Smoking in the workplace has been a long standing challenge which needs a smart approach to manage.
Smoke-free legislation was introduced in England in 2007, banning smoking in nearly all enclosed workplaces and public spaces, following similar bans in Scotland and Wales. Local authorities are responsible for enforcing the legislation.
HSE and smoke-free legislation
HSE is not responsible for enforcing smoke-free legislation, however, HSE inspectors will bring matters of concern to the attention of the employer, particularly if it involves a number of smokers or if there is a failure to display warning notices. If the employer resists acting on this advice, the inspector will then bring the matter to the attention of the appropriate local authority. Any complaints received by HSE about the smoking ban will be referred to the appropriate local authority.
In premises permitted exemptions under the smoke-free law, health and safety legislation will continue to require employers to reduce the risk to the health and safety of their employees from second-hand smoking to as low a level as is reasonably practicable, and to encourage employers to adopt smoking policies in the workplace which give precedence to the wishes of non-smokers not to be exposed to second-hand smoking.
Even though smoke-free legislation is in place, HSE’s advice on protecting employees from the effects of second-hand smoke remains unchanged in that:
- Employers should have a specific policy on smoking in the workplace.
- Smoking policy should give priority to the needs of non-smokers who do not wish to breathe tobacco smoke.
- Employers should consult their employees and their representatives on the appropriate smoking policy to suit their particular workplace.
If you would like further information about smoking and the law can be found on the Smoking at work: the law website. Further information about smoking can also be found on the Action on Smoking and Health (ASH) website.
Who is responsible for smoke-free legislation?
Smoking in public places and the workplace is dealt with as a public health matter within Great Britain. The Department of Health takes the lead on this in England, in Wales this is a matter for the Welsh Assembly Government and in Scotland it is the responsibility of the Scottish Government.
From 1st July 2007, all public places and workplaces became smoke-free in England, with the exception of a limited number of exemptions under the Smoke-free (Premises and Enforcement) Regulations 2006.
Further information on the requirements under this legislation and what it means for businesses, employers, employees and the public can be found on the Smoke Free England website.
The Department of Health can be contacted at:
Department of Health (DoH)
Tel. 020 7210 4850
or via the Contact us page.
The Health Act 2006 devolves regulation-making powers on this issue to the Welsh Government. The Smoke Free Premises etc. (Wales) Regulations 2007 came into force on 2 April 2007. There are very few exemptions to the smoking ban and anyone who breaches the law could face heavy penalties. Employers, managers and those in control of premises need to display no-smoking notices and take reasonable steps to ensure that staff, customers, members and visitors are aware of the smoking ban and do not smoke in buildings.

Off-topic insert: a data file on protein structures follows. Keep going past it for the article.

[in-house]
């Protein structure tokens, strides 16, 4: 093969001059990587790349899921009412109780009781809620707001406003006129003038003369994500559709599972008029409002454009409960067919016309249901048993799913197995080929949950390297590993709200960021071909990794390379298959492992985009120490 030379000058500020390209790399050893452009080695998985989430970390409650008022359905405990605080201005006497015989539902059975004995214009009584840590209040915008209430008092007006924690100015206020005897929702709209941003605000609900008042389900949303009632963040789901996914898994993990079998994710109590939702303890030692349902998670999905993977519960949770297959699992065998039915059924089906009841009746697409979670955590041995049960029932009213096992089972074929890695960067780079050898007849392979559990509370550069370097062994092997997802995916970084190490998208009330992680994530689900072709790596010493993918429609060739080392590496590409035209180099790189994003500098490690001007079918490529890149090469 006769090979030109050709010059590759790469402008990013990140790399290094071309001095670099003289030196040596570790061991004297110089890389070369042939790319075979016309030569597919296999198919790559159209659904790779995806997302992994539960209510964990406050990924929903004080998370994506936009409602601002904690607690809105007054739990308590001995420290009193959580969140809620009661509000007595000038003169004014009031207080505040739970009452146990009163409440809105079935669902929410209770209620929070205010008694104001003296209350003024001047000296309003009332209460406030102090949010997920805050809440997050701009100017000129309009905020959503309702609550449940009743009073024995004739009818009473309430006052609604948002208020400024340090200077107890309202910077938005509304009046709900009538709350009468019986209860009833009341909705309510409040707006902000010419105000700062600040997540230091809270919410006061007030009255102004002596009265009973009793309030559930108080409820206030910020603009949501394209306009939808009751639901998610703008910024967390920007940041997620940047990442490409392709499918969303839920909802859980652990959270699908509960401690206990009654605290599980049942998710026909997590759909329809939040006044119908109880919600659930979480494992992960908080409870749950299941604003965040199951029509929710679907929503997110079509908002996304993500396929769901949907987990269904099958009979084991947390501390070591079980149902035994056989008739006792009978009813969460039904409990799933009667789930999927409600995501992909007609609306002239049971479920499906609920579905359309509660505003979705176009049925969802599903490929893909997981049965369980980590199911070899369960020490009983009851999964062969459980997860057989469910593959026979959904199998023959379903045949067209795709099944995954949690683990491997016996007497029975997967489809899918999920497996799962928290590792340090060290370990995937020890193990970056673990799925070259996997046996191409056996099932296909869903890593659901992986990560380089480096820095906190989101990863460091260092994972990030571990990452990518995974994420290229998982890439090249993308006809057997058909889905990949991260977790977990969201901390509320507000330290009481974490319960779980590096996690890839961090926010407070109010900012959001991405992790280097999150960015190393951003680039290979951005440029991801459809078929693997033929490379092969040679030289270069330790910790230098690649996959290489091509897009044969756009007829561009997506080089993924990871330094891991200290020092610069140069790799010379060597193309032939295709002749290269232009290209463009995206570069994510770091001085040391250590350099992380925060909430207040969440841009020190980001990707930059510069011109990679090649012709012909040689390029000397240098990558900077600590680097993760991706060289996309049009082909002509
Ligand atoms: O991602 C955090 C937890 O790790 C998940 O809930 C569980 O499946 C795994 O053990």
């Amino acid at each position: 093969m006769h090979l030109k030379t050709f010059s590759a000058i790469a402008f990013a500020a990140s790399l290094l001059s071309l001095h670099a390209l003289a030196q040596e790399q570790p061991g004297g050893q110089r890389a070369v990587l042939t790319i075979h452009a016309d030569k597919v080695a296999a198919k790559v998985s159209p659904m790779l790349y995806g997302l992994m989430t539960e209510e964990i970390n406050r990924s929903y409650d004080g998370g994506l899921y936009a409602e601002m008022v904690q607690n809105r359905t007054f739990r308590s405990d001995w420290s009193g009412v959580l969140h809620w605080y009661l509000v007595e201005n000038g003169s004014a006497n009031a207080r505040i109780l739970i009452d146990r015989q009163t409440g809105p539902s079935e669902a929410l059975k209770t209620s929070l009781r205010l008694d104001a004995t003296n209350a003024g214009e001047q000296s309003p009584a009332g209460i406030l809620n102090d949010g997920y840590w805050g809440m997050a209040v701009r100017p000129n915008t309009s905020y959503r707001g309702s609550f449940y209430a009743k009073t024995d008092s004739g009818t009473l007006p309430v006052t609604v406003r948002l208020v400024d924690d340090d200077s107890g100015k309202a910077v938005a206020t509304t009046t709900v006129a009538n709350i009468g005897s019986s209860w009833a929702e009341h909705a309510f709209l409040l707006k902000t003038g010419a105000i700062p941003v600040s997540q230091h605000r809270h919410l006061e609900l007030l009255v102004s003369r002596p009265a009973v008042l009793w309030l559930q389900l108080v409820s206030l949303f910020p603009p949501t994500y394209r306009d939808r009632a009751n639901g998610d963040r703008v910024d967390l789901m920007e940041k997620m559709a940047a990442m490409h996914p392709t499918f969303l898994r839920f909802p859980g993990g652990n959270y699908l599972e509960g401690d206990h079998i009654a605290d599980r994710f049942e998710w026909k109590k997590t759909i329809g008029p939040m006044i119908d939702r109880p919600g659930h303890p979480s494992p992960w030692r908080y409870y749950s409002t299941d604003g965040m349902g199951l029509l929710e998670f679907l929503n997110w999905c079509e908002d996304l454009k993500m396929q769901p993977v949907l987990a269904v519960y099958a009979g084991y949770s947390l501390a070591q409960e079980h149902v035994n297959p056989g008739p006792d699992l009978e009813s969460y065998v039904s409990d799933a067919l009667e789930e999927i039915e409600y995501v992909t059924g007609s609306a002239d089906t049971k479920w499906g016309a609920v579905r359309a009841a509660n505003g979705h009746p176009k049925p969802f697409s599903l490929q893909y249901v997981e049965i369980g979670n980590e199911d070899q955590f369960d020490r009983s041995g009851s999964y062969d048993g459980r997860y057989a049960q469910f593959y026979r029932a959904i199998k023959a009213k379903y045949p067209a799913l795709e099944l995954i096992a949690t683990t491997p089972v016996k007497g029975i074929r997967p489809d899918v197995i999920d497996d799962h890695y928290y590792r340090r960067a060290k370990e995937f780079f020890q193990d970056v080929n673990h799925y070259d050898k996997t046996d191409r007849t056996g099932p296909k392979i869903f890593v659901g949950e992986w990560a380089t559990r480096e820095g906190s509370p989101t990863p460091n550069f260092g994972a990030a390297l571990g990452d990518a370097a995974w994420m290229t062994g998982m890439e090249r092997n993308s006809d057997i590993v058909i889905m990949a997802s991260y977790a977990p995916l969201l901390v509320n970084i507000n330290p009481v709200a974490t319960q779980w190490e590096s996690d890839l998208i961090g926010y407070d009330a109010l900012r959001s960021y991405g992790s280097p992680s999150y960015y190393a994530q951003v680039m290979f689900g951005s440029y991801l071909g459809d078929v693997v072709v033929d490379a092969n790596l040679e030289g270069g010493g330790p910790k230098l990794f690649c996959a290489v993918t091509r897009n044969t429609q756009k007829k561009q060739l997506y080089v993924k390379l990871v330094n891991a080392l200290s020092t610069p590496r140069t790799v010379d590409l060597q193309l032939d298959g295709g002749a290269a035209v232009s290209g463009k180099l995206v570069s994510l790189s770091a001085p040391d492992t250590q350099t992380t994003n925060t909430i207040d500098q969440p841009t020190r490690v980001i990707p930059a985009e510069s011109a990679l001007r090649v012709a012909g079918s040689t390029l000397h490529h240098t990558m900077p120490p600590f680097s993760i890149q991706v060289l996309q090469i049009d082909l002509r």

Further information on legislation, guidance and signage is available on the Welsh Government website. Alternatively, the Welsh Government can be contacted at:
The Welsh Government
Tel: 0300 060 3300
On 26 March 2006 the law on smoking in Scotland changed. Under the Prohibition of Smoking in Certain Premises (Scotland) Regulations 2006 public places and workplaces became smoke-free, with the exception of a limited number of exemptions. Vehicles used for business purposes are also affected by the new law. These include light and heavy goods vehicles and public transport such as taxis, buses, trains and ferries. All cars, however, are exempt.
Advice and information about the law, including guidance to businesses on how to comply, can be accessed at the Clearing the Air website. The publication Smoke-free Scotland – Guidance on smoking policies for the NHS, local authorities and care service providers (PDF)– Portable Document Format also contains helpful advice. Or contact the Scottish Government’s tobacco control team at:
Scottish Government Health Directorates
Tobacco Control Division
St Andrew’s House
Tel: 0131 244 2619
HSE does not enforce legislation or standards for e-cigarettes.
E-cigarettes are not regulated like tobacco products and there is currently no bespoke regulatory system for e-cigarettes in the UK, but they are captured by general product safety regulatory requirements.
HSE’s advice is that an employer needs to consider e-cigarettes in the wider context of risk in the workplace. We are aware that some organisations have banned their use but this is not something HSE has advised on. Employers may want to ask for advice on this from Public Health England: firstname.lastname@example.org.
Some organisations may find the Will you permit or prohibit electronic cigarette use on your premises? (PDF)– Portable Document Format document useful. It sets out five questions to ask yourself before deciding whether to permit or prohibit e-cigarette use on your premises
If an employer decides to ‘prohibit’ the use of e-cigarettes in the workplace but allow for ‘vaping’ breaks or provide areas where employees can use e-cigarettes, the employer needs to ensure that those who use e-cigarettes are not put at risk of harm from second-hand tobacco smoke.
This is extracted from the HSE Executive frequently asked questions and answers with the aim of giving you insight on some important subject matter.